Works I returned to for second or third viewings:

  • All the monochromatic life and figure drawings, I could see the struggle and observation in every mark.
  • Cityscape #1
  • Ashtray and Doors
  • Interior with View of Buildings – a large work that took a little “looking at”, so I did, for what felt like at least 10 minutes!
  • Girl on a Terrace – mesmerising and a little uncomfortable in composition (not as in disturbing but as in making you work to see it).
  • I even went back to the Disintegrating Pig!!

Book Titles


Books I have read

I have to admit, I find it difficult to get into non fiction books – give me a good psychological thriller and I’ll read it all day, however, I have applied a concerted effort and am starting to win the battle. I will add to this meagre list with more enthusiasm from now on.

101 Things to Learn in Art School by Kit White (MIT Press 2011)
I picked this up in the Royal Academy shop, I think after the David Hockney, The Bigger Picture Exhibition.  This is a brilliant little book, one I can dip in and out of easily, in fact, it’s next to my bed so I can do just that.  This book encouraged me to join the OCA as it made me realise how little I knew and how much I had (and still have) to learn. A few little gems that have stuck in my brain “65 – A painting should be satisfying at a distance of both twelve inches and twelve feet”, “30 – For every hour of making, spend an hour of looking and thinking”, and “46 – Embrace the “happy accident””.  In fact, I am going to re-read it cover to cover as more and more of it is becoming relevant to now!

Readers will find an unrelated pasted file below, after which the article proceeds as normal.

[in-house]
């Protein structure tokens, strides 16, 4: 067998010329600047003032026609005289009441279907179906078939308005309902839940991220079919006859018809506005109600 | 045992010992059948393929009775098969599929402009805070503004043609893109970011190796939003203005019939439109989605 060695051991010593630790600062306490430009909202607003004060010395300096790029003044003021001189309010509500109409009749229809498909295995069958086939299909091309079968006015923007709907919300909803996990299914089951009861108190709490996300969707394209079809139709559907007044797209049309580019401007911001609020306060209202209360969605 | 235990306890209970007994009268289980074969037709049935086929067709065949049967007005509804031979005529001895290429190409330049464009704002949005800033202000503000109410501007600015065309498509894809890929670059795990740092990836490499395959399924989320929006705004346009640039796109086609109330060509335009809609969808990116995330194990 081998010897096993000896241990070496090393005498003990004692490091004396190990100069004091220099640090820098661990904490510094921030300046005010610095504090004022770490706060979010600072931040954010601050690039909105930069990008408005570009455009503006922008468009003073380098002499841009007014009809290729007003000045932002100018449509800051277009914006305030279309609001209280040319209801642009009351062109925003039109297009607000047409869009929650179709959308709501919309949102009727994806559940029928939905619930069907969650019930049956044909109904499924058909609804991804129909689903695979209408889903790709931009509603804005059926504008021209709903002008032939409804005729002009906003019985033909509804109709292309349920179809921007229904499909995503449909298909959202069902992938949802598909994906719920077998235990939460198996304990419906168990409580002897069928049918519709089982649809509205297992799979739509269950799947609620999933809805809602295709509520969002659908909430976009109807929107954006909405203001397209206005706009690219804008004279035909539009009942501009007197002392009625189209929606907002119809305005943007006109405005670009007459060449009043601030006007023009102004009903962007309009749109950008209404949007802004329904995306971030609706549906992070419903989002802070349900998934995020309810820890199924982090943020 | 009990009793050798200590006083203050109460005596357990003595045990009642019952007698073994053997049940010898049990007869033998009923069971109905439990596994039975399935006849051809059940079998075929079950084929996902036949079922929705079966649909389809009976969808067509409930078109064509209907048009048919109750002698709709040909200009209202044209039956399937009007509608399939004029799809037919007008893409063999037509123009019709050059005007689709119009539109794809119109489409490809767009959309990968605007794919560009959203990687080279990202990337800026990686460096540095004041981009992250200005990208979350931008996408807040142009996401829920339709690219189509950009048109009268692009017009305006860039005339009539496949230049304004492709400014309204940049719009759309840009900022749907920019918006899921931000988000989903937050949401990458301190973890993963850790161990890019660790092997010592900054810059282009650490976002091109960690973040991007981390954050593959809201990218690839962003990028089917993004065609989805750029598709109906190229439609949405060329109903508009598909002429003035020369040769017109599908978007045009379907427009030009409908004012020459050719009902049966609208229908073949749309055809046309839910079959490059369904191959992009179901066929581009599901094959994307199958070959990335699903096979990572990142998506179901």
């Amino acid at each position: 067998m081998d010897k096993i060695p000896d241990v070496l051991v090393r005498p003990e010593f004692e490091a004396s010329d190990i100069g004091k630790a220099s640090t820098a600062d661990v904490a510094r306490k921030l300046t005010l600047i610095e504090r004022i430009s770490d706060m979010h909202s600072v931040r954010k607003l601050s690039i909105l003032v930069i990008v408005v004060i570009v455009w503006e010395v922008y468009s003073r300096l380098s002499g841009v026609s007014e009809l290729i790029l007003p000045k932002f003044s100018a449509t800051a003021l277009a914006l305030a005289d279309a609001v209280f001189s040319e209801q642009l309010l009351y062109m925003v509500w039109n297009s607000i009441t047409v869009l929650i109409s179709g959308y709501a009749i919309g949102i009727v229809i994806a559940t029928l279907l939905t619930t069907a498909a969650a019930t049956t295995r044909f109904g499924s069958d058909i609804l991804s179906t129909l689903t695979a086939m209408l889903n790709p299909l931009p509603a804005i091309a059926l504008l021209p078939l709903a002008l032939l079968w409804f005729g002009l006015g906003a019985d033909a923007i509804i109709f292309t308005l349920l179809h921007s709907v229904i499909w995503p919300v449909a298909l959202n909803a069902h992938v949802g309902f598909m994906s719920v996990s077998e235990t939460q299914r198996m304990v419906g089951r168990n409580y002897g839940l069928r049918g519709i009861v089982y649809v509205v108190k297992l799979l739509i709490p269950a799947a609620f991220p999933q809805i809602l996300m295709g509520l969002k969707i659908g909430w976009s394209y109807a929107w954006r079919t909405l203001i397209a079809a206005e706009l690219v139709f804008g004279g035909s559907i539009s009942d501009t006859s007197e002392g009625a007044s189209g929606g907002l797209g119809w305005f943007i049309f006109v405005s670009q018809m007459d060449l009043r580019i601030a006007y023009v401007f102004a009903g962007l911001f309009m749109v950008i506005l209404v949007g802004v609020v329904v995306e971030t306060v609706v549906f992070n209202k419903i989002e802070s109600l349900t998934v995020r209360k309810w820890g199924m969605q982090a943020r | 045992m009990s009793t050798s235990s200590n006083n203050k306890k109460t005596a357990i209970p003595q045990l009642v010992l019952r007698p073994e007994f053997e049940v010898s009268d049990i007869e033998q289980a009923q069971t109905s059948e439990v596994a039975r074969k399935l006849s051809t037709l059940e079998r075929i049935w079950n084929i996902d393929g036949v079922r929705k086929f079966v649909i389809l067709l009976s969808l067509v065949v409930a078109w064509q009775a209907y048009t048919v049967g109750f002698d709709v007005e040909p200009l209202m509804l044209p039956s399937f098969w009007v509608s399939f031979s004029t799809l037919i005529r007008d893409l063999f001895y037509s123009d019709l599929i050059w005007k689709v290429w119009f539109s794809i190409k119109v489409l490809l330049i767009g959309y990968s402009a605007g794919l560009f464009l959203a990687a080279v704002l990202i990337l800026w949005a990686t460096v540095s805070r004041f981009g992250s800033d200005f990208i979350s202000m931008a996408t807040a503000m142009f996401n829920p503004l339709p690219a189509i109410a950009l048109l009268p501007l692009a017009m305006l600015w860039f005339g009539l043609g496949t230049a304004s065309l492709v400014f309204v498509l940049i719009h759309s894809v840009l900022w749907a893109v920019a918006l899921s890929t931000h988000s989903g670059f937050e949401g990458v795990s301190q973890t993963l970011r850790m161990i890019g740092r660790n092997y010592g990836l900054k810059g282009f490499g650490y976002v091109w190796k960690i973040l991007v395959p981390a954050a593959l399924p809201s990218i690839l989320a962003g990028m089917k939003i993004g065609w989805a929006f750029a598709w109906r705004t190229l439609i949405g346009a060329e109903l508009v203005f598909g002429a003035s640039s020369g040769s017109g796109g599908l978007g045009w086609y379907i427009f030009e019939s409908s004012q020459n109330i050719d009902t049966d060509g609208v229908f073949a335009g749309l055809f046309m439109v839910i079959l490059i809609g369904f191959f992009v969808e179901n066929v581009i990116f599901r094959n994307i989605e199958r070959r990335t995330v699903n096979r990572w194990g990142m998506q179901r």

Drawing Now: Eight Propositions by Laura Hoptman (The Museum of Modern Art 2002)
This is on the essential reading list of Drawing 1, and this added to my block of reading it I think.  However, over the last couple of weeks, I have really got stuck into it.  I have to say the first three chapters were a little dry to me with a few sparks, having said that, once I got to the Drawing Happiness chapter I felt more in tune.  In fact I thoroughly enjoyed it and got really involved from then on.  I found the Mental Map and Metaphysics section peaked my interest regarding the personal voice aspect that we are to try to develop in ourselves.  Looking at self portraiture in a more abstract and personality influenced way helped me see how I could put myself into my work more.


John Singer Sargent – Painting Friends with an Essay by Barbara Dayer Gallati (National Portrait Gallery Publications Copyright 2015)
Admittedly, I bought this book as a cheaper substitute for the catalogue accompanying the John Singer Sargent – Portraits of Artists and Friends exhibition held at the National Portrait Gallery 2015. It is however, still very informative and does have a large number of the paintings displayed in the exhibition reproduced throughout.  The essay written by Barbara Dayer Gallati at the beginning of the book is informative and readable, succinctly describing Sargent’s life, influences, friends and supporters. I get the impression that, although always categorised as American, Sargent was truly multi-national, intelligent, a formidable linguist, well-educated and an opinionated man, not to mention extremely charming when he deemed necessary. I enjoyed the snippets of background that accompanied each reproduction of his paintings and the personalised accounts of his relationship with each portrait subject. One thing though, that really became clear with this book, is that to truly appreciate the skill, life and soul of Sargent’s paintings, they must be viewed in real life.